Hi Veronique,
          With the help of an expert friend :
          1]The first item since it is indistinctive it May come [not sure]from Mali or Ivory Coast region.
          2]The stool would be from Zambia ,Lovale perhaps.
          3]Definately a Hemba / Kusu from R.D.Congo.
          Regards,
          Ari
          ----- Original Message -----
          Sent: Thursday, February 21, 2008 5:26 PM
          Subject: [African_Arts] Three Unidentified Objects

          Bonjour to all !
           
          Saw in magazines these 3 objects (mask, stool & figure - figure on the right side of the page) and can't identify them. Can you help me ?
          Thank You for your attention and help..
          Have a nice day !
          Vero.


          Be a better friend, newshound, and know-it-all with Yahoo! Mobile. Try it now.



          __________ NOD32 2886 (20080219) Information __________

          This message was checked by NOD32 antivirus system.
          http://www.eset.com




        • Lee Rubinstein
          Hi, Vero: I m not quite sure what I am seeing in the first image you posted, but I am inclined to think the neck-rest shown in the second image might likely be
          Message 4 of 6 , Mar 5, 2008
          • 0 Attachment
            Hi, Vero:

            I'm not quite sure what I am seeing in the first image you posted, but I am inclined to think the neck-rest shown in the second image might likely be Tsonga or Lozi/Barotse.  Although the animals depicted vary in the comparable objects I come across, the neck rest in the image you provided bears the most resemblance to a neck rest that appears on p. 109 (Figure 51) in The Art of Southeast Africa (Milano:  5 Continents Editions.  2002) -- a neck rest which displays a supporting animal figure with the same squared limbs as "yours" which other comparable examples don't generally exhibit.  Other similar examples (of neck rests or other objects with animals portrayed) have more rounded features such as the ones pictured below.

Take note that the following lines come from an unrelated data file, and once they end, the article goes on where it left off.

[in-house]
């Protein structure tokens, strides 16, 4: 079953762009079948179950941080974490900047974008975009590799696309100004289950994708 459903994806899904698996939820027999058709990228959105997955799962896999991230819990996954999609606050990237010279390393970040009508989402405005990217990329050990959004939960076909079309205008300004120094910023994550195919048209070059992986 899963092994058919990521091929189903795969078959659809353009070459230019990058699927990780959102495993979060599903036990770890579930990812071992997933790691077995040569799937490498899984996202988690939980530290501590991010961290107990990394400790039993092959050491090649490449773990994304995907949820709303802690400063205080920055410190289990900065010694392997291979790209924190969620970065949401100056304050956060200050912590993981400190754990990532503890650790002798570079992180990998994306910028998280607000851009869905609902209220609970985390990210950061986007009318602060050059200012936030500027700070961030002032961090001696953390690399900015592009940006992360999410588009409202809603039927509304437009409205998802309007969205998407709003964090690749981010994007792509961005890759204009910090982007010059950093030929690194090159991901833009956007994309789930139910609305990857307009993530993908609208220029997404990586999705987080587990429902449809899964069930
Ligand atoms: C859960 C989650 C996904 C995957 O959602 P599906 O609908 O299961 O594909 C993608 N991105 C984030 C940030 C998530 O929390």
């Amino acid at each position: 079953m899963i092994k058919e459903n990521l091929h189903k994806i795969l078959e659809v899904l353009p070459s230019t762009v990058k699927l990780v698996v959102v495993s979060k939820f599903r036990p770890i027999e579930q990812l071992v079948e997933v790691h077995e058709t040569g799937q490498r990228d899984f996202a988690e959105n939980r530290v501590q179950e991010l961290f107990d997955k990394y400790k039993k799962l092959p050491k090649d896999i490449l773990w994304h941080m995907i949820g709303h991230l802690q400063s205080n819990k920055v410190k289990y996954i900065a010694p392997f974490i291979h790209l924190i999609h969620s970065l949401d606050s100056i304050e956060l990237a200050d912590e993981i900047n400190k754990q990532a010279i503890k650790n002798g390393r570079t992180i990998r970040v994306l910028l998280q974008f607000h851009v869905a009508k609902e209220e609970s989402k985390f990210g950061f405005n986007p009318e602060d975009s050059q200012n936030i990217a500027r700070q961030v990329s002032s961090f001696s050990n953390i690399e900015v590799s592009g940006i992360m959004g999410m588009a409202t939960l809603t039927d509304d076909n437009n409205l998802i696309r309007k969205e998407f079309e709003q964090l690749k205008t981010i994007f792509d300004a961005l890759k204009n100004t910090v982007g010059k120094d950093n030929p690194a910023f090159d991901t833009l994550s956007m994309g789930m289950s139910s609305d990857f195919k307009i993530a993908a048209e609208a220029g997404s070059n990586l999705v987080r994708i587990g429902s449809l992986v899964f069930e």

The AMNH has a number of appuie-tetes or head/neckrests from the Zambian Lozi that bear a resemblance, although in each case below the animal is more rounded but the rest itself more squared than the object you presented.  Also worthy of note is the fact that only the first of these five has the limbs which resolve right into the base as do the feet of the animal figure on the object you presented.  The other four have articulated feet.


            Also, for comparison, here from Quai Branly are an  appuie-tete attributed to Tsonga of Mozambique and an urn with animal figure on the lid:

            Quai Branly Cat. Nos. 71.1890.65.11 &  73.1999.29.7

            At the MEG there is a comb (ETHAF 044628) attributed to the Rotse, or Lozi, in Zambia that includes an animal figure and again displays the squared limbs and feet which resolve into the base plane,  The figural elements of this piece seem to share a level of abstraction with the figure on the rest which you queried although other Lozi/Rotse objects with figural elements do display greater refinement and more roundedness :

            With regard to the third object, presumably a Hemba or Hemba-related figure, I am guessing the image may display one side of a double-sided kabeja figure.  Pursuant to Paul's commentary, I provide an image from MEG of a janus figure from the Kongolo region, one of areas to which Paul referred as a possible geographical source.